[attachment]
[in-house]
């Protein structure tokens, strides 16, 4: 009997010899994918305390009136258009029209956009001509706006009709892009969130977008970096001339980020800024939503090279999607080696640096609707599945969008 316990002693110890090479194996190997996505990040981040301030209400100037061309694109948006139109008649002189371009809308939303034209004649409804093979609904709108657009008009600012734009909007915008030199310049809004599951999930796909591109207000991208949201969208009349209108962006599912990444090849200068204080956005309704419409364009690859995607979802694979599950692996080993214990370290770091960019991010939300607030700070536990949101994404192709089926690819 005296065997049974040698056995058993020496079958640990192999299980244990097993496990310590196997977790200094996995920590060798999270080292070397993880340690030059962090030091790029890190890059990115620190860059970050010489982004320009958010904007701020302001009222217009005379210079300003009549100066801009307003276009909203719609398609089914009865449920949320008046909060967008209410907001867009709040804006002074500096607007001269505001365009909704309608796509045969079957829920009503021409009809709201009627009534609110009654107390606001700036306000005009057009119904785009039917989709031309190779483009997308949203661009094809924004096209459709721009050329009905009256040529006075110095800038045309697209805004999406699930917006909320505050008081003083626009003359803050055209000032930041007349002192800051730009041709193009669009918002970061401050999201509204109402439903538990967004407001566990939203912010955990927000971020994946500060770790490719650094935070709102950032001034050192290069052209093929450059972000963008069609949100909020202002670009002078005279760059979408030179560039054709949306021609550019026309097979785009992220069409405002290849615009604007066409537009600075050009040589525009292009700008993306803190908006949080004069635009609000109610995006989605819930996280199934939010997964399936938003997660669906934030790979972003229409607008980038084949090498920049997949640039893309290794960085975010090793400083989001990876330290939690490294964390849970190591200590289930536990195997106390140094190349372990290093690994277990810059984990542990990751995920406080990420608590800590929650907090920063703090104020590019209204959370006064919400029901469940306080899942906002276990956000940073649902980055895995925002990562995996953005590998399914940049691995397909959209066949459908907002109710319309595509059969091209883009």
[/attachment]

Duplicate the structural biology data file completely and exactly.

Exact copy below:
[in-house]
């Protein structure tokens, strides 16, 4: 009997010899994918305390009136258009029209956009001509706006009709892009969130977008970096001339980020800024939503090279999607080696640096609707599945969008 316990002693110890090479194996190997996505990040981040301030209400100037061309694109948006139109008649002189371009809308939303034209004649409804093979609904709108657009008009600012734009909007915008030199310049809004599951999930796909591109207000991208949201969208009349209108962006599912990444090849200068204080956005309704419409364009690859995607979802694979599950692996080993214990370290770091960019991010939300607030700070536990949101994404192709089926690819 005296065997049974040698056995058993020496079958640990192999299980244990097993496990310590196997977790200094996995920590060798999270080292070397993880340690030059962090030091790029890190890059990115620190860059970050010489982004320009958010904007701020302001009222217009005379210079300003009549100066801009307003276009909203719609398609089914009865449920949320008046909060967008209410907001867009709040804006002074500096607007001269505001365009909704309608796509045969079957829920009503021409009809709201009627009534609110009654107390606001700036306000005009057009119904785009039917989709031309190779483009997308949203661009094809924004096209459709721009050329009905009256040529006075110095800038045309697209805004999406699930917006909320505050008081003083626009003359803050055209000032930041007349002192800051730009041709193009669009918002970061401050999201509204109402439903538990967004407001566990939203912010955990927000971020994946500060770790490719650094935070709102950032001034050192290069052209093929450059972000963008069609949100909020202002670009002078005279760059979408030179560039054709949306021609550019026309097979785009992220069409405002290849615009604007066409537009600075050009040589525009292009700008993306803190908006949080004069635009609000109610995006989605819930996280199934939010997964399936938003997660669906934030790979972003229409607008980038084949090498920049997949640039893309290794960085975010090793400083989001990876330290939690490294964390849970190591200590289930536990195997106390140094190349372990290093690994277990810059984990542990990751995920406080990420608590800590929650907090920063703090104020590019209204959370006064919400029901469940306080899942906002276990956000940073649902980055895995925002990562995996953005590998399914940049691995397909959209066949459908907002109710319309595509059969091209883009």